51 SDfj^ETAMB^Tv Q^&ajendra v. ParakramaS'Ltd.
——-■*.. – * r'»t
Present: Slntietainby, J., and Herat, J.
M.RAJEi'fDR A (Permanent Secretary to the Ministry of Transport andWorks) and another, Appellants, and PAR A KR AMAS I/n>.,
S. C. 95 (Inly.) of I960—D. C. Colombo, 50767/M
Summary procedure—Interlocutory order—Right oj respondent to appear by Proctor—Statement of objections in writing—Permissibility—Civil Procedure Code,ss. 24, 143, 377 (b), 383, 384.
When, in an application of summary procedure, the respondent is noticed toappear under section 377 (6) of the Civil Procedure Code, there is no objection toa Proctor appearing on his behalf and obtaining, on good cause shown, a dateon which to file or state his objections.
Kanagasabai v. Kirupamoorthy (1959) 62 N. I». R. 54, considered.
PPEAJL from a judgment of the District Court, Colombo.
A. C. AUes, Deputy Solicitor-General, with H. L. de SilvaCrownCounsel, for the Respondents-Appellants.
G. Thiagalingam, Q.C., with K. Jayasekera, for the Petitioner-Respondent.
Cur. adv. vult.
February 19, 1962. Sinnetamby, J.—
In this case, the petitioner-respondent filed in the District Court ofColombo papers under Section 696 of the Civil Procedure Code prayingthat an award made by an arbitrator in a dispute between the respondentcompany and the appellants, which had been referred to arbitrationwithout the intervention of the court, be filed in court. Althoughoriginally, the procedure adopted was not summary in terms of Section697, it was subsequently so altered and an interlocutor} order was interms of Section 377 of the Code made appointing the 28th of October,1960, as the date for a determination of the matter. This order was madeon 1st September, 1960, but was served by the summons being left withthe chief clerk of the Attorney-General’s department on 13th October,1960. On 28th October, 1960, both respondents-appellants, namely theAttorney-General and the Permanent Secretary to the Ministry ofTransport and Works, were absent but the Crown proctor Mr. Dimbulaneappeared, filed a proxy on behalf of both, and applied for a date to fileobjections. The petitioner who was represented by Counsel objected andpointed out that “ the respondents on whom the interlocutory order wasserved were absent and that there is no provision under the Code for adate to be granted to enable the respondents to file objections ”. Insupport of this proposition he cited the case of Kanagasabai v. Kirupa-moorthy 1. The learned trial judge apparently felt himself bound by the
1 (1959) 62 N. L. R. 54.
3B 2068- 2,035 (6/62)
SINNETAMBTT, J.—Jtajendra v. JParahramas Ltd,.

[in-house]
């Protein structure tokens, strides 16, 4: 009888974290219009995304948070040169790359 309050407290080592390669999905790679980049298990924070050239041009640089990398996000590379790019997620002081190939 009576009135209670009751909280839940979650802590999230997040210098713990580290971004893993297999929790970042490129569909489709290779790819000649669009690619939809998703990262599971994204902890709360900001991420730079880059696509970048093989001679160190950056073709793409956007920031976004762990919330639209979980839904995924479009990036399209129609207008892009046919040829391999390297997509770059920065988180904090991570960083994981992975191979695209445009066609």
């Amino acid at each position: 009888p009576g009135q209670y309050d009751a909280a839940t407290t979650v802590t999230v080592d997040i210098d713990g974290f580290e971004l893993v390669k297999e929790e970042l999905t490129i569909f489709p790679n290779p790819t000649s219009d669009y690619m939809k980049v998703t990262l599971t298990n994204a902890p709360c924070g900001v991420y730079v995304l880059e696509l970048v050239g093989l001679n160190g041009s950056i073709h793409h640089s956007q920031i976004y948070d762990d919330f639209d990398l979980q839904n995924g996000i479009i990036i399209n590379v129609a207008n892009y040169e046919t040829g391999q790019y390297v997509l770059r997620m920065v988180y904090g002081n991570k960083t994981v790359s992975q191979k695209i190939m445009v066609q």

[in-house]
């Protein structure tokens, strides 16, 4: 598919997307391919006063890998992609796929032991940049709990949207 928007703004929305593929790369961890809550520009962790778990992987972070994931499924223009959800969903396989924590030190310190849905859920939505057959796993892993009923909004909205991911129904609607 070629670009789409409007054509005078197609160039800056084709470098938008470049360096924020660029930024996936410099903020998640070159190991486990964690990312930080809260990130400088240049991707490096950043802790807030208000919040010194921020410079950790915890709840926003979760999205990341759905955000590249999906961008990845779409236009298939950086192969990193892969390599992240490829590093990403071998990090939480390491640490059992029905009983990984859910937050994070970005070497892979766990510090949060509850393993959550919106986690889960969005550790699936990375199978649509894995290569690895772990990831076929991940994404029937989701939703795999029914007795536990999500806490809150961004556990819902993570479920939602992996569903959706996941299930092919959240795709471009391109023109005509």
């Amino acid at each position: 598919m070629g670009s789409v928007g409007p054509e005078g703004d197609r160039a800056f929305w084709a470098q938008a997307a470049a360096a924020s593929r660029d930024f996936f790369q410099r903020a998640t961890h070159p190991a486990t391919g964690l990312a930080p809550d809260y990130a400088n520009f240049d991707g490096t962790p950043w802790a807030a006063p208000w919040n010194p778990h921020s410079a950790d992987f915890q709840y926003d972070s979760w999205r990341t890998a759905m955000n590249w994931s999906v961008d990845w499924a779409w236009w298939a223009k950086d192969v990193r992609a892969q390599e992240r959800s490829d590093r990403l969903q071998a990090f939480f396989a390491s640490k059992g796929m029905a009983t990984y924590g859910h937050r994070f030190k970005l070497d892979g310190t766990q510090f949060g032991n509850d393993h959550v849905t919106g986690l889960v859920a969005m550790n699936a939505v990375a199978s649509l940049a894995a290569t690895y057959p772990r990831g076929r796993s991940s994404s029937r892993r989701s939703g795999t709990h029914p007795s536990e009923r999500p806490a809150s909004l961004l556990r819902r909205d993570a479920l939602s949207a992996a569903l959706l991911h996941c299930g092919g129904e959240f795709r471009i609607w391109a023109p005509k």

observations made in the case cited and called upon Mr. Dimbulane tostate what his objections were and to state whether he could lead any oralor documentary evidence. It would appear that at this stage Counsel forthe petitioner said that the petitioner had not been given notice of anydocuments upon which the respondents relied. He obviously wasreferring to the provisions of Section 384 which precludes a party noticedfrom reading, without leave of court, documents in support of his objec-tions unless 48 hours notice has been given to the other side. Theproceedings of 28th October, 1960, make it clear that the learned trialjudge felt himself obliged to follow the procedure laid down in Kanagasabaiv. Kirupamoorthy (supra) and to make the order absolute in the absence ofthe respondents in person. Mr. Thiagalingam, who had appeared for thepetitioner-respondent in the lower court and also represented him in theappeal, contended at first that Section 383 requires the respondents-appellants to appear in person and that it is not open for a proctor toapply on his behalf for a date to state his objections. He, further, con-tended that the objections should be stated orally. It is, therefore,necessary to consider the legal position in regard to respondents who areunable to appear on the date fixed to show cause against the granting ofthe prayer of the petition. Section 384 states that on that day if thepetitioner and the respondent appear “ the proceedings on the matter ofthe petition shall commence by the respondent in person or by his proctorstating his objections, if any, to the petitioner’s application It willthus appear that the section itself permits a respondent’s proctor to stateobjections on his behalf. Objections need not necessarily be stated orally.I can see no reason why they should not be stated in writing. Indeed, itis more desirable that objections should be in writing as in that case it canbe stated with greater clarity and precision and would leave the Petitionerin no doubt as to the grounds on which the Respondent opposes thepetitioner’s application. The only question which requires consideration,therefore, is whether it is necessary that on the date mentioned in theorder made under Section 377 (6) the respondent should be present in person.In Kanagasabai v. Kirupamoorthy (supra) My Lord the Chief Justice tookthe view that the respondent should appear in person when he is sonoticed. With great respect I find myself unable to agree with this view.My Lord came to that conclusion after considering the terms of Section383 only. Section 383 declares what the consequences would be if on thedate fixed the petitioner appears and “ the respondent does not appear ”,and the learned Chief Justice construed the word “ appear ” to meanappear in person. In the course of his judgment no reference is madewhatever to Section 24 which expressly authorises appearance by aproctor and one can conceive of cases in which it 'will be impossible forthe party noticed to appear in person : he, for instance, may be too ill.In such a case we can see no objection whatever to a proctor appearingon his behalf and either stating or asking for a date to file or state hisobjections. The implications of provisions of Section 384 whichexpressly authorises a party noticed to state his objections by hisproctor were not considered. Furthermore, Section 24 requires personal